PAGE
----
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Education

Do Colleges Really Need ‘Bias Response Teams’?

Among the most Orwellian of the trends on American college campuses is the “bias response team.” The idea behind them is that students must be protected against any expression of “bias.” If a student were to hear or read anything with “bias” in it, he might feel bad, and we can’t have that.

In today’s Martin Center essay, Dan Way of the John Locke Foundation looks into the spread of bias response teams. In North Carolina, ten colleges and universities have them.

But just what does “bias” entail? Here’s the definition at UNC–Asheville:

An act of discrimination, harassment, intimidation, violence or criminal offense committed against any person, group or property that appears to be intentional and motivated by prejudice or bias. Such are usually associated with negative feelings and beliefs with respect to others’ race, ethnicity, national origin, religion, gender, gender identity, sexual orientation, age, social class, political affiliation, disability, veteran status, club affiliation or organizational membership.

That is so broad that it allows students who want to punish someone they disagree with to file a complaint merely out of spite.

As Way points out, the bias team itself doesn’t mete out punishment, but the process of the investigation is itself a kind of punishment. The result is a campus climate where everyone (students, faculty, even administrators) have to try to figure out if something they say might cause a bias complaint to be filed. The safe thing is to avoid controversial topics.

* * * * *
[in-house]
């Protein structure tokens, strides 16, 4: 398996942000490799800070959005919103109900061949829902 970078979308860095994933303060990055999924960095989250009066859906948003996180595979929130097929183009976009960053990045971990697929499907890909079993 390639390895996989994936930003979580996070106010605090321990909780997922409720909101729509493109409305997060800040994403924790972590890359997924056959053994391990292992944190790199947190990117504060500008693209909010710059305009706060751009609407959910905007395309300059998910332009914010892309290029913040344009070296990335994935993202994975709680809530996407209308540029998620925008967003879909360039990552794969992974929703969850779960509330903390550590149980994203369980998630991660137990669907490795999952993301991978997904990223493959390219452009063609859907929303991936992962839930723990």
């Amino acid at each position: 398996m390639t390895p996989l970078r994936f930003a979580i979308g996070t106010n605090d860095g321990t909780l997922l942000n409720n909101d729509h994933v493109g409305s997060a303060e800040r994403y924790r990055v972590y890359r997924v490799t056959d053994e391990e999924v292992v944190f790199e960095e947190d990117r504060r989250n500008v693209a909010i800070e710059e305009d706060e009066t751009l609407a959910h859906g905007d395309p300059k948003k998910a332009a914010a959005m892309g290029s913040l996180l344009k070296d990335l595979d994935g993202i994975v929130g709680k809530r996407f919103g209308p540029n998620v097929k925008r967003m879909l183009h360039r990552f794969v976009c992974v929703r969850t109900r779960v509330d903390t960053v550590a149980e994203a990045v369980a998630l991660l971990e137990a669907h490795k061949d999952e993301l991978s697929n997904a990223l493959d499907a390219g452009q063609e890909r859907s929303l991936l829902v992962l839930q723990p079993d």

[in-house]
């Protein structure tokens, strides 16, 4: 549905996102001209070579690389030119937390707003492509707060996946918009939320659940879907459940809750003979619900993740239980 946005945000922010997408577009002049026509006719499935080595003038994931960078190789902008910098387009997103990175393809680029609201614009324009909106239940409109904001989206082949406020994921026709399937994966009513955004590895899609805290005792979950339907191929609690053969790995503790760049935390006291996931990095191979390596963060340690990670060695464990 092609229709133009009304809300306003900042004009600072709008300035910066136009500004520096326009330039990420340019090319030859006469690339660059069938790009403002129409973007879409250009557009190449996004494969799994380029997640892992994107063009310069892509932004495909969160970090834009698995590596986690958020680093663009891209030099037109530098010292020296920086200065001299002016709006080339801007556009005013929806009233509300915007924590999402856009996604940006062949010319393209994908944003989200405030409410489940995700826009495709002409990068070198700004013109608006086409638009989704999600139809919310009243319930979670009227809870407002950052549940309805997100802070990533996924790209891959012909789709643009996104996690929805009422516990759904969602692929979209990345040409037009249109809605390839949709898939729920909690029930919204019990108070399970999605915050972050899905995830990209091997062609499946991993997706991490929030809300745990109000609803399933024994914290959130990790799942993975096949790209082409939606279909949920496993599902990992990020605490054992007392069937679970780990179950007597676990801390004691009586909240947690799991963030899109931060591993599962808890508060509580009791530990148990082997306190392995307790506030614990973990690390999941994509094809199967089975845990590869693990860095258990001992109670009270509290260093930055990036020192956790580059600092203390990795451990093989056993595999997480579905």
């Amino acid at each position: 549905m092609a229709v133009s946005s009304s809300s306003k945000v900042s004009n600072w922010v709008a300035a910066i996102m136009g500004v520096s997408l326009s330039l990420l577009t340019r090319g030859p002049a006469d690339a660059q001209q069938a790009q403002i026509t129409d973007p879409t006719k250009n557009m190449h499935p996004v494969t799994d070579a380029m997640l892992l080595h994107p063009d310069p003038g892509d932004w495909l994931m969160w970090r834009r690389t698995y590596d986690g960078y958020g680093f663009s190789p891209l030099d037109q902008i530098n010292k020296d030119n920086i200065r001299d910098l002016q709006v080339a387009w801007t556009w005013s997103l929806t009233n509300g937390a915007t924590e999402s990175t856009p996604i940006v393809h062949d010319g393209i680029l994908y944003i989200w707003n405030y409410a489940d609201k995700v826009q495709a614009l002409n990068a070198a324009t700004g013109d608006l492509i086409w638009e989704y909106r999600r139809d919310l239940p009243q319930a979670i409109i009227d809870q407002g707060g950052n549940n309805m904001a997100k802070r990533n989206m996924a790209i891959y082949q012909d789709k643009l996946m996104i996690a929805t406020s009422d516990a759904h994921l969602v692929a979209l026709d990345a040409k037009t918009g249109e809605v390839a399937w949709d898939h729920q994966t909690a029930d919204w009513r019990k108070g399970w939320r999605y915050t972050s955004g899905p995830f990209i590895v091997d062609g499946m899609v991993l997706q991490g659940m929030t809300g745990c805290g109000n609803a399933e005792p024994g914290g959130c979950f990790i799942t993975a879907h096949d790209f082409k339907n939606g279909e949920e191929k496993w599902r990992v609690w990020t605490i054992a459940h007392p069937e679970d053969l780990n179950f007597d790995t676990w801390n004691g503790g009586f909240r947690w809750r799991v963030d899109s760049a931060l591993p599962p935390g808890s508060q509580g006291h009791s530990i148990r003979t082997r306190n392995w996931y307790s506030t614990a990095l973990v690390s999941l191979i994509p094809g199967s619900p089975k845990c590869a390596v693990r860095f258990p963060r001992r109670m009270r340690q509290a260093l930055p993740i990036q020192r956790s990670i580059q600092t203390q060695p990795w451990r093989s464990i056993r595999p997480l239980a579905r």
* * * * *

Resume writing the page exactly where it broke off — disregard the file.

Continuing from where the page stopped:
Way interviewed some students who don’t like it that they have to worry about being hauled up on bias charges:

“I feel like people should be able to have freedom of speech with what they say, especially if it’s politics, as long as they’re not harassing other people,” said Jacob Matlock of Fayetteville, a communications student at North Carolina State University who was surprised to learn his university has a Bias Impact Response Team.

The good news (if you like free speech), is that some schools have dropped their bias response systems and the U.S. Department of Justice has taken an interest in the case that has been filed agains the University of Michigan’s system.

Way concludes that college administrators should stop pandering to those who believe that speech must be regulated to eliminate “bias” and instead “focus on advocating for students to combat protected but offensive speech with more speech — to engage in constructive dialogue.”

George Leef is the director of research for the John William Pope Center for Higher Education Policy.

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